From Digital Short to Linear Series: ‘Mighty Magiswords’ Takes New Development Approach

by Cate Lecuyer  |  09.28.2016

From 15-second animated, interactive shorts that launched last year on Cartoon Network’s CN Anything App, to a full-fledged television series set to debut this fall, Mighty Magiswords represents a new approach to show development in which Cartoon Network is harnessing modern shifts in storytelling.

The kids’ series features a brother-and-sister team of warriors for hire, ready to take on what’s guaranteed to be a comedic quest using their collection of Magiswords—weapons with unique and silly powers like the ability to throw tomatoes or create boulders.

Set to premiere Thursday, September 29, the TV premiere episode “The Mystery of Loch Mess” follows the warriors on a mission to locate missing delivery men, only to find themselves captured as pets.

As Cartoon Network’s first project to start as a digital property before migrating to the linear cable channel, Chief Content Officer Rob Sorcher and Chief Marketing Officer Michael Ouweleen have been exploring development methods and are working to build not just a television show, but an entire brand through which the public can interact with the Mighty Magiswords world.

Since launching the 15-second series, Mighty Magiswords has expanded into a story universe that includes more than 400 pieces of original content. The strategy has involved rolling out different content of varying lengths on linear air, VOD, digital, social, and a soon-to-launch mobile app specific to Mighty Magiswords, which each content piece specifically tailored to the platform it’s on—such as YouTube vlogs about individual swords with the characters talking to the camera.

The pieces will evolve into a connected content system, where fans are rewarded for viewing, collecting and contributing, with the app serving as the brand’s home base.

“This turns out to not only be how kids obviously consume content today, but also the perfect way for us to express the rich world of Magiswords,” Ouweleen said. “By putting out a pretty healthy amount of fun content on our platforms before the ‘series’ launch, we were seeing awareness numbers above benchmark before we ever started putting out ‘marketing’ messages.

“That gives us a good foundation for the ‘watch’ part of our conversation with kids. But that’s just the start, because this thing isn’t about just watching. There’s hundreds of swords kids can collect by engaging with the content in different ways, and ways to use those swords later on. So, while a lot of what we are doing has an organic, informal feel to it, in reality, we have to carefully plan and roll out our messages, because there are a lot of layers to what this property is. This is less of a show launch and more of an evolving conversation with kids across a bunch of platforms.”

Indeed, Cartoon Network tends to build worlds, not shows, Sorcher said, and although there’s a lot of content involved, there’s also structure.

“The trick with Magiswords is to string all of it together, to build an ecosystem that isn’t a haphazard confusing mix of things, but instead a natural flow where kids can watch the content on any platform, collect swords using the mobile app and later, use them in other ways,” he said. “Part of our job as marketers is to make sure we are leading kids through all the permutations of this property in a way that makes sense.”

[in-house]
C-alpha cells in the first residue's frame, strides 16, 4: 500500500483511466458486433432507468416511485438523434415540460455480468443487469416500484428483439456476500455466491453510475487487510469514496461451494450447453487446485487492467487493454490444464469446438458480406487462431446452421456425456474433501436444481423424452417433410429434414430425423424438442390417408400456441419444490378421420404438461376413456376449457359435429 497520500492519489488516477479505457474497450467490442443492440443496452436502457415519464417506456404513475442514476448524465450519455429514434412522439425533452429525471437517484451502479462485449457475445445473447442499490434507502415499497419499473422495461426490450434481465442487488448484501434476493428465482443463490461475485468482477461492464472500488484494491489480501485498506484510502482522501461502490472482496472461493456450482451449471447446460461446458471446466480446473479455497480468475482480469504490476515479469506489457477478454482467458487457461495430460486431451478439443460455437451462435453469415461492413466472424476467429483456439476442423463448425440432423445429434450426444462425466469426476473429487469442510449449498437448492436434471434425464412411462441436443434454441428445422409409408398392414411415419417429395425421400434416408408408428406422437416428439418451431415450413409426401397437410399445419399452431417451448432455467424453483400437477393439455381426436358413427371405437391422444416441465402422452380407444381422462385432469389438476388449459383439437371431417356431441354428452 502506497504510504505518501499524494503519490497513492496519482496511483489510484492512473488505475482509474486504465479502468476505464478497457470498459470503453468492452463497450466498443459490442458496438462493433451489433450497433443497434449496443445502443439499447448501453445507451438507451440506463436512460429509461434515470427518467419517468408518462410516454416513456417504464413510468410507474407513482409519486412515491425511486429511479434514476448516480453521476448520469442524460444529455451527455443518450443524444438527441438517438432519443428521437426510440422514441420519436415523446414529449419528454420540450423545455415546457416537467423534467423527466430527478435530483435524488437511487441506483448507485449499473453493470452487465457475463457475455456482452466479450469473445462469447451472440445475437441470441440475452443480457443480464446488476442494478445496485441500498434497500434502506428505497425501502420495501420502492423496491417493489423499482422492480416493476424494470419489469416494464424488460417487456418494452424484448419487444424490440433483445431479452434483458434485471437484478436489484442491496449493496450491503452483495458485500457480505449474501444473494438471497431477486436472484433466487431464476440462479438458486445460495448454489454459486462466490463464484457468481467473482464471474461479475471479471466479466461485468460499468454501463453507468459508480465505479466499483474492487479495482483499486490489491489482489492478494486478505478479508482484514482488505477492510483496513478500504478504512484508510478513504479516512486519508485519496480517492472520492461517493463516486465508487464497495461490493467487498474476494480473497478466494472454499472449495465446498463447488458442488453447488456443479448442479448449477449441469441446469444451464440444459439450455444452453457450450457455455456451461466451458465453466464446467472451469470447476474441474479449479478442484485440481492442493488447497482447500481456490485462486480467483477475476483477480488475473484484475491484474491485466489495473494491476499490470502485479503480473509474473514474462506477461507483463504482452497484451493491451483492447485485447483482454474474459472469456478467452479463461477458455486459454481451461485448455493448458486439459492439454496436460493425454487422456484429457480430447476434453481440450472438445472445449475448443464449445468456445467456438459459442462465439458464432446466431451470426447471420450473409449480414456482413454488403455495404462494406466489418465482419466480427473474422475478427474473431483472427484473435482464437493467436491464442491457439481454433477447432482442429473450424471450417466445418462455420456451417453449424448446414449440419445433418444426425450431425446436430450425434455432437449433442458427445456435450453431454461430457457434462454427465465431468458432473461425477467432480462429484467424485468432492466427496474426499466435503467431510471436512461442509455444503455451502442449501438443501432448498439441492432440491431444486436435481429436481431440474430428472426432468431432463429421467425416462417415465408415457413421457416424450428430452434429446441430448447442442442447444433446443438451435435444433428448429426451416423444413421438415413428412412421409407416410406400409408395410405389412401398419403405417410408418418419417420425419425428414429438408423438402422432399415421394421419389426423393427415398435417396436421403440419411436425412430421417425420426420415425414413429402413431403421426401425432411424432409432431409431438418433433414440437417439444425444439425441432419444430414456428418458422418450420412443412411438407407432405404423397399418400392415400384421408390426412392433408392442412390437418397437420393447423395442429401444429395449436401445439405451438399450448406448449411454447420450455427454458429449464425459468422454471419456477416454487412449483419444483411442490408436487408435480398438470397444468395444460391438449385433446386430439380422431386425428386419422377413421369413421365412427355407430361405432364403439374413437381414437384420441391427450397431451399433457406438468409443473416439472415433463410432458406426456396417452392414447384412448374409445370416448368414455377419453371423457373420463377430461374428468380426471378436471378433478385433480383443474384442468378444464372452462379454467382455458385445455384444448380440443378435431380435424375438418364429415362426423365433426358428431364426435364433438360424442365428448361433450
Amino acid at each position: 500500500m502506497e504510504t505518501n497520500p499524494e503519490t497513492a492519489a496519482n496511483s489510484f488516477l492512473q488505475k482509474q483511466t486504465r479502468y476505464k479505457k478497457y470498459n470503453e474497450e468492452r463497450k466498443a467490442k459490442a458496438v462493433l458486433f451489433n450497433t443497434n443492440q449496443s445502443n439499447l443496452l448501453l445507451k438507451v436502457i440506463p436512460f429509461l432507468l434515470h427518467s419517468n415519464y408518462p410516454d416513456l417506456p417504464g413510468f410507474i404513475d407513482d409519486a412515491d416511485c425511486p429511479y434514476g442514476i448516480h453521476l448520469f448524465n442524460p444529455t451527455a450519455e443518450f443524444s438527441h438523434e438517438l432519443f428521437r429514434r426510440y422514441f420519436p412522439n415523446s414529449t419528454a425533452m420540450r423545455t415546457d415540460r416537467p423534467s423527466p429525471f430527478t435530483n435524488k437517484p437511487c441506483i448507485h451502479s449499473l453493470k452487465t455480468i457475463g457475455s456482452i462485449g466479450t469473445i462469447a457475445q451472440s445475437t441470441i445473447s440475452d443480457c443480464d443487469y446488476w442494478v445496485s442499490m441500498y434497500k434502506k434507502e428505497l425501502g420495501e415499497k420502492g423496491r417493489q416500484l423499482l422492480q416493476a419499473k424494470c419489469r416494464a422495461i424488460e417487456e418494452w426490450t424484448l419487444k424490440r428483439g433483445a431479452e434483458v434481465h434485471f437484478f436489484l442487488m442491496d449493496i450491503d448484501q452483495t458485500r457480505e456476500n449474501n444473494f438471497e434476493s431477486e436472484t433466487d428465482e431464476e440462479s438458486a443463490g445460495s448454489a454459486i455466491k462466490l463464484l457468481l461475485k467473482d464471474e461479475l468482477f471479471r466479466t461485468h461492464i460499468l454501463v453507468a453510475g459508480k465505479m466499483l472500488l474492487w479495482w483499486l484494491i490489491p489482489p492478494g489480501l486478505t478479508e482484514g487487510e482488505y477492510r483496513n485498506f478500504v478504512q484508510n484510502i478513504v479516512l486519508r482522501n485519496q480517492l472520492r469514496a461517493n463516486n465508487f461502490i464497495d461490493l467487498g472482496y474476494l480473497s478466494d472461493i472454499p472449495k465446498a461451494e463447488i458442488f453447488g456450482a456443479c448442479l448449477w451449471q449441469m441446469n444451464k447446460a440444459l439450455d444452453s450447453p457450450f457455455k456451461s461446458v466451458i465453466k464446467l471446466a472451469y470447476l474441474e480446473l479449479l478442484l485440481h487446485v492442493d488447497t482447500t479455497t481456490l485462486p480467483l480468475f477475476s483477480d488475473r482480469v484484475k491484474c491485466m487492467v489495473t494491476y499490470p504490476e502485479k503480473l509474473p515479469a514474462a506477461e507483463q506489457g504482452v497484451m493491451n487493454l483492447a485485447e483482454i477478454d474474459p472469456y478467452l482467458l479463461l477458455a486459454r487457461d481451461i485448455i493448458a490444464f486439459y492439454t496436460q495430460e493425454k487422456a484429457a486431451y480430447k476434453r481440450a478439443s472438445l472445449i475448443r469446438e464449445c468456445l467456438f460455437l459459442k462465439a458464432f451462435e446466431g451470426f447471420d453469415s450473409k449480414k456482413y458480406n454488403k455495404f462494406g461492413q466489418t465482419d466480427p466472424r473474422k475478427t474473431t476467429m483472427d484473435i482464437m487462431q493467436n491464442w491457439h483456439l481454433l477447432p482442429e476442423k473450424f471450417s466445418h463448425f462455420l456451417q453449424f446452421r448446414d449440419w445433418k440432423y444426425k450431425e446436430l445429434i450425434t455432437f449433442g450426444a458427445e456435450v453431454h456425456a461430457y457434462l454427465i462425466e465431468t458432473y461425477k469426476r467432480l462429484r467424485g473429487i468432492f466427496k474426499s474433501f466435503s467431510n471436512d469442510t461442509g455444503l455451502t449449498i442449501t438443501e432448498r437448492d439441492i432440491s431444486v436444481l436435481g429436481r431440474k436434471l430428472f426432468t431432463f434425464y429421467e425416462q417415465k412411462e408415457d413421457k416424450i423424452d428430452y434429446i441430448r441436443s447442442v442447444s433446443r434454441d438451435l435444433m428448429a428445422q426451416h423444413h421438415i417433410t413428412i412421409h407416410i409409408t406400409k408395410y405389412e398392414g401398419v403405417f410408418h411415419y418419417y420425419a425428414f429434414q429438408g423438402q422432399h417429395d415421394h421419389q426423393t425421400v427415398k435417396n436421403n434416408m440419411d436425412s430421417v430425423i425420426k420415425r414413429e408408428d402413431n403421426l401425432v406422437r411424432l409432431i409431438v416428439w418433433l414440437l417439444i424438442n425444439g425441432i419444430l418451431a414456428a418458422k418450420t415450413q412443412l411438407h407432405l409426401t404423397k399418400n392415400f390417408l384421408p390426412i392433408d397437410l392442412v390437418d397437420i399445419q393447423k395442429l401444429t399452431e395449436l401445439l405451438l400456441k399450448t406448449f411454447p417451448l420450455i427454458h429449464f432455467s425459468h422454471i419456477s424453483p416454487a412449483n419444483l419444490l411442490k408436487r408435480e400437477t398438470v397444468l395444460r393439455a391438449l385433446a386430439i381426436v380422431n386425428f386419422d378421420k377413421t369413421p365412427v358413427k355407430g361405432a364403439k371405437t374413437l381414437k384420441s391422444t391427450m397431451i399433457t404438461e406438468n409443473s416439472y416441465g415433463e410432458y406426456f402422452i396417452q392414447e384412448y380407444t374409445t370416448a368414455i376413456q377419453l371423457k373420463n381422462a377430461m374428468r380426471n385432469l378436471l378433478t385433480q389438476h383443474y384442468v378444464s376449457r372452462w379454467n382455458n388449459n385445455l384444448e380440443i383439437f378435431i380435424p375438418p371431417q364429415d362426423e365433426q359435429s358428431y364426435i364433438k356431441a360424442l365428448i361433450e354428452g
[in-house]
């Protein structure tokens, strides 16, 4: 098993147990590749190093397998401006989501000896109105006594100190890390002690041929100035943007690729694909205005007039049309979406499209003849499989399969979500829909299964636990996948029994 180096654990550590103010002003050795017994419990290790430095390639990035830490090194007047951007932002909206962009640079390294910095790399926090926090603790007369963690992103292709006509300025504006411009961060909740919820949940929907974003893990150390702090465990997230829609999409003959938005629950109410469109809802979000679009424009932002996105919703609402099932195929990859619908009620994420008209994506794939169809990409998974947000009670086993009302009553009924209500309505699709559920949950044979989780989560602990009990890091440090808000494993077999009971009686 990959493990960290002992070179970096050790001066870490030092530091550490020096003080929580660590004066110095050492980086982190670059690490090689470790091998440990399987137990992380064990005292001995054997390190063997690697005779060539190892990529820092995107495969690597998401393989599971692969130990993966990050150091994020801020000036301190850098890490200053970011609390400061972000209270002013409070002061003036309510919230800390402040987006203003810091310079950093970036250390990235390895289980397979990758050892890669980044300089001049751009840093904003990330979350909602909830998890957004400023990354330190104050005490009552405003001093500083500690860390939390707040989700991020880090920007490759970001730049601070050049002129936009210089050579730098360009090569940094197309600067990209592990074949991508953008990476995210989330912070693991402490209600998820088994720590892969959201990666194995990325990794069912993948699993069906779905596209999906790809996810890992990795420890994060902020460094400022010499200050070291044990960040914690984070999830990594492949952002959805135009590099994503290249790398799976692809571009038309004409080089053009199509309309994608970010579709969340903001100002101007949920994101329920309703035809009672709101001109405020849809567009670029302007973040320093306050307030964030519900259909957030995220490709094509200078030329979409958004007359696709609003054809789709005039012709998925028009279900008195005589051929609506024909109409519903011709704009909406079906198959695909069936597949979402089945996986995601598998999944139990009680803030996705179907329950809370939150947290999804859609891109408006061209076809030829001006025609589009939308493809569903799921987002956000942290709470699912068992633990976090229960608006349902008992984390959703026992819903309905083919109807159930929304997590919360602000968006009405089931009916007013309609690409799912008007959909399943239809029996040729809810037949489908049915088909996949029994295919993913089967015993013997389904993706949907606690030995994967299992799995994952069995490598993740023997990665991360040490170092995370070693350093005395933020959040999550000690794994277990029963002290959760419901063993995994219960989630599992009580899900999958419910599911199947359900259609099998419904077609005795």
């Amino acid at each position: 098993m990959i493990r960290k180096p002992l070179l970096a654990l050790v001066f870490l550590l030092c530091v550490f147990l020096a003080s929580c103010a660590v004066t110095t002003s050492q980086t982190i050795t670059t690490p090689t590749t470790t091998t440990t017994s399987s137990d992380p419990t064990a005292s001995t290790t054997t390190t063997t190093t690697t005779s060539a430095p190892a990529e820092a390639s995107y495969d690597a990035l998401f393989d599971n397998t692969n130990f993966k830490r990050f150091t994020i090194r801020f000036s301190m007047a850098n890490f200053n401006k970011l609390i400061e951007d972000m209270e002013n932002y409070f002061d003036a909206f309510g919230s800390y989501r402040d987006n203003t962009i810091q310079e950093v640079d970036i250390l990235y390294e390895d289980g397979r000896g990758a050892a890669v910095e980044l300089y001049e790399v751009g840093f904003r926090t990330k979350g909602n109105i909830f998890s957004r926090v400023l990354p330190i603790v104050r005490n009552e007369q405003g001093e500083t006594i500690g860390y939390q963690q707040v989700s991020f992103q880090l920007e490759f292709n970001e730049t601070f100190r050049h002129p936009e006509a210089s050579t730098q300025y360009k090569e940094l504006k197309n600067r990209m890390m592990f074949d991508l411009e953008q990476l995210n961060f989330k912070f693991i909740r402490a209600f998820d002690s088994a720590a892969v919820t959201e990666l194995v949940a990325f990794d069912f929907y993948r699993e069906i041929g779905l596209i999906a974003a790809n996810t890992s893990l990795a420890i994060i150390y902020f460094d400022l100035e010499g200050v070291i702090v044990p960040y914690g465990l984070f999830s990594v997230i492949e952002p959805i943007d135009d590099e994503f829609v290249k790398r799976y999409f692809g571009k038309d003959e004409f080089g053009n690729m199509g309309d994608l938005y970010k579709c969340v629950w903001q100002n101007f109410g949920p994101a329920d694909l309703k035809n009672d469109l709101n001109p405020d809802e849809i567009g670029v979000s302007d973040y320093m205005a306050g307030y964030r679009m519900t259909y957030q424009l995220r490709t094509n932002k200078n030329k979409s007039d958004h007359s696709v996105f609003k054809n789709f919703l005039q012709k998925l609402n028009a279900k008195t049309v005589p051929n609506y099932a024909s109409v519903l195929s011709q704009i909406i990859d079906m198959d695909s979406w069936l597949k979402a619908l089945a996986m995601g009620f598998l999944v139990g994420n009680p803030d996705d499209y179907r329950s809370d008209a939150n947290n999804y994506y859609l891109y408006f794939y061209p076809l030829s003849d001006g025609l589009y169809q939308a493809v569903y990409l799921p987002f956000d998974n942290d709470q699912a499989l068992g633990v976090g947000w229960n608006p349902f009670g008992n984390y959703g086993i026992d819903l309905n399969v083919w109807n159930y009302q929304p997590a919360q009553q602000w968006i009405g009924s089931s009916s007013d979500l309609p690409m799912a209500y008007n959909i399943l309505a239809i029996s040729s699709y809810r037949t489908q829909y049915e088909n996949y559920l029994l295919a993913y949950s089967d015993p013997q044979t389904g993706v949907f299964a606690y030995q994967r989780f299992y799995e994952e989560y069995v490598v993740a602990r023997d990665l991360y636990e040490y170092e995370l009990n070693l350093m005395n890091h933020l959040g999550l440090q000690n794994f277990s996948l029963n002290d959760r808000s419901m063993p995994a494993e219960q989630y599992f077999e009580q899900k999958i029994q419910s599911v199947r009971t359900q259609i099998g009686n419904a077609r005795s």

But they’re also careful not to build in too much structure.

“Another part of our job as marketers is to see what they do with it all and be open to learning more about how they want to play with it, and then being the biggest champions of that possible,” Sorcher said.

This is the same approach Sorcher and Ouweleen used for the expansion of Mighty Magiswords from a digital short into a linear series. It was a natural progression that began with little to no marketing, where they let the property speak for itself.

“Without pre-promotion or advanced notice, 15-second Mighty Magiswords cartoons just showed up in the endless stream of fun videos and activities in the CN Anything micro-network app,” Ouweleen said. “And in these incredibly quick self contained stories, kids could choose one of two Magiswords—each choice giving a different ending.

“So, right at the get-go, we were showing the audience what we thought was fun about Magiswords, that it was about adventures, comedy, and choice, and we were inviting them to interact right at the start. It would have been hopelessly old-fashioned to make a spot explaining who the characters are and how it all works. It’s like video games—kids don’t look at an instruction manual to figure out a new video game, they just start.”

Mighty Magiswords is just one of several projects at Cartoon Network that’s not traveling a linear path in development or content execution. The network is moving forward with other creative risks, often without knowing the destination before starting out, leading to products that look very different from traditionally produced programs.

As the Mighty Magiswords world continues to expand, Sorcher and Ouweleen will continue focusing on the fundamentals of knowing their audience, executing strategies and testing messages, while also being flexible and adapting once stuff is out in there.

“We have a good idea of how this thing should act, but are aware enough to know that it will probably evolve and shift as we go, because we are trying things that are pretty new,” Ouweleen said. “It’s not just the characters and the audience that are on an adventure. We are as well!”

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